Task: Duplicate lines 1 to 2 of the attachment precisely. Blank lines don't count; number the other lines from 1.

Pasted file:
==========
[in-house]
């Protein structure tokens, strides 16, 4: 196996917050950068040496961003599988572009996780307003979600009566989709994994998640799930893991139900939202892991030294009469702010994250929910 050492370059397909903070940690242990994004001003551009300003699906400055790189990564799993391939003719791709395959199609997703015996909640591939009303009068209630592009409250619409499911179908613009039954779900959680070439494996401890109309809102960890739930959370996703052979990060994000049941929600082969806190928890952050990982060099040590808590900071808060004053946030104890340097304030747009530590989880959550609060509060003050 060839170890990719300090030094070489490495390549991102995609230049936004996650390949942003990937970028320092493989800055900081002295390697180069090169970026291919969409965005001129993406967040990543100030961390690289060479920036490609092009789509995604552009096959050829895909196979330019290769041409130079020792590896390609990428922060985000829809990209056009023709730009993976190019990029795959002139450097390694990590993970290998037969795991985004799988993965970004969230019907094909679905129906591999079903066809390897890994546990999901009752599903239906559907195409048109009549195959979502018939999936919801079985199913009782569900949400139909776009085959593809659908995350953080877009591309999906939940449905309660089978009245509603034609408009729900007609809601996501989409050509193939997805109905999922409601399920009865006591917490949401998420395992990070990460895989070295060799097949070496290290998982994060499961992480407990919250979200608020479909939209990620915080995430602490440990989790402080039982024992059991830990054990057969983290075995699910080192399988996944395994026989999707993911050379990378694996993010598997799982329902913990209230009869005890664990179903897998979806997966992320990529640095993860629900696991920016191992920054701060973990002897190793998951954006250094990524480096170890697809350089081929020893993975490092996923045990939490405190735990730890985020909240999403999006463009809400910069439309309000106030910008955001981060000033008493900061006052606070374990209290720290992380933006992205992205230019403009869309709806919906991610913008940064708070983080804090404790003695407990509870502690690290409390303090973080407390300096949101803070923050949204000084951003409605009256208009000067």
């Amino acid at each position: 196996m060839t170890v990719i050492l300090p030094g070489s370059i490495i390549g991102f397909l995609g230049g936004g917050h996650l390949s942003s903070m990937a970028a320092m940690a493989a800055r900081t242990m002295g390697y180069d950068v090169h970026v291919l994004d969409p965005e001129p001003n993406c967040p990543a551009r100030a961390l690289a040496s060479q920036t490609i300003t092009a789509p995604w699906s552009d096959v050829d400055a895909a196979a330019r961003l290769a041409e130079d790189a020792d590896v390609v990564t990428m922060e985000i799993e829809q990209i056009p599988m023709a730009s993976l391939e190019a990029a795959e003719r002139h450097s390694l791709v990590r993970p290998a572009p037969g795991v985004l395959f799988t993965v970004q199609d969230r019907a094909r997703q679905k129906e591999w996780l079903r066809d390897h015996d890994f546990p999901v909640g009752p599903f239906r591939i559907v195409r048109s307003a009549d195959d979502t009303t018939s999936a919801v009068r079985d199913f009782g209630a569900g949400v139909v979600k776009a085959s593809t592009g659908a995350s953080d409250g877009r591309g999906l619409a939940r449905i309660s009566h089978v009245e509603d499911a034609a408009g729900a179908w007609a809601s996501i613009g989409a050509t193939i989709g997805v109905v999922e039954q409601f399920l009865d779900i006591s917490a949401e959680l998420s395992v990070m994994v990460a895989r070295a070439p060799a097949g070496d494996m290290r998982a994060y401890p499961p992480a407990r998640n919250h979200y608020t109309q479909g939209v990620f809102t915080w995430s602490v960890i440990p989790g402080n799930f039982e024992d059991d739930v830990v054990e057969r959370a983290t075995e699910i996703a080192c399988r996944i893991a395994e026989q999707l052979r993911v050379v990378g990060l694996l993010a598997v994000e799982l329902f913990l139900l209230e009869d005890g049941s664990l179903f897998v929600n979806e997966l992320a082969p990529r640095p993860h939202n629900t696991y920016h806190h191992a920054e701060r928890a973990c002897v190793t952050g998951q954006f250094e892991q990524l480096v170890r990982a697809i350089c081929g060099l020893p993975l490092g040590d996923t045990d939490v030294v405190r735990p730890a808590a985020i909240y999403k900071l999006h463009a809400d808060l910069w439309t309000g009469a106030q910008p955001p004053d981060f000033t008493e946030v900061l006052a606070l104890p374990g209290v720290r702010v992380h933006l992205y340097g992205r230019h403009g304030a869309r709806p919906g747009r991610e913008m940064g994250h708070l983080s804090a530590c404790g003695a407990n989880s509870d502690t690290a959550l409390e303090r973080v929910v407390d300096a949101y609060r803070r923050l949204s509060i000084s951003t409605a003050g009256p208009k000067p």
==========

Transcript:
[in-house]
């Protein structure tokens, strides 16, 4: 196996917050950068040496961003599988572009996780307003979600009566989709994994998640799930893991139900939202892991030294009469702010994250929910 050492370059397909903070940690242990994004001003551009300003699906400055790189990564799993391939003719791709395959199609997703015996909640591939009303009068209630592009409250619409499911179908613009039954779900959680070439494996401890109309809102960890739930959370996703052979990060994000049941929600082969806190928890952050990982060099040590808590900071808060004053946030104890340097304030747009530590989880959550609060509060003050 060839170890990719300090030094070489490495390549991102995609230049936004996650390949942003990937970028320092493989800055900081002295390697180069090169970026291919969409965005001129993406967040990543100030961390690289060479920036490609092009789509995604552009096959050829895909196979330019290769041409130079020792590896390609990428922060985000829809990209056009023709730009993976190019990029795959002139450097390694990590993970290998037969795991985004799988993965970004969230019907094909679905129906591999079903066809390897890994546990999901009752599903239906559907195409048109009549195959979502018939999936919801079985199913009782569900949400139909776009085959593809659908995350953080877009591309999906939940449905309660089978009245509603034609408009729900007609809601996501989409050509193939997805109905999922409601399920009865006591917490949401998420395992990070990460895989070295060799097949070496290290998982994060499961992480407990919250979200608020479909939209990620915080995430602490440990989790402080039982024992059991830990054990057969983290075995699910080192399988996944395994026989999707993911050379990378694996993010598997799982329902913990209230009869005890664990179903897998979806997966992320990529640095993860629900696991920016191992920054701060973990002897190793998951954006250094990524480096170890697809350089081929020893993975490092996923045990939490405190735990730890985020909240999403999006463009809400910069439309309000106030910008955001981060000033008493900061006052606070374990209290720290992380933006992205992205230019403009869309709806919906991610913008940064708070983080804090404790003695407990509870502690690290409390303090973080407390300096949101803070923050949204000084951003409605009256208009000067």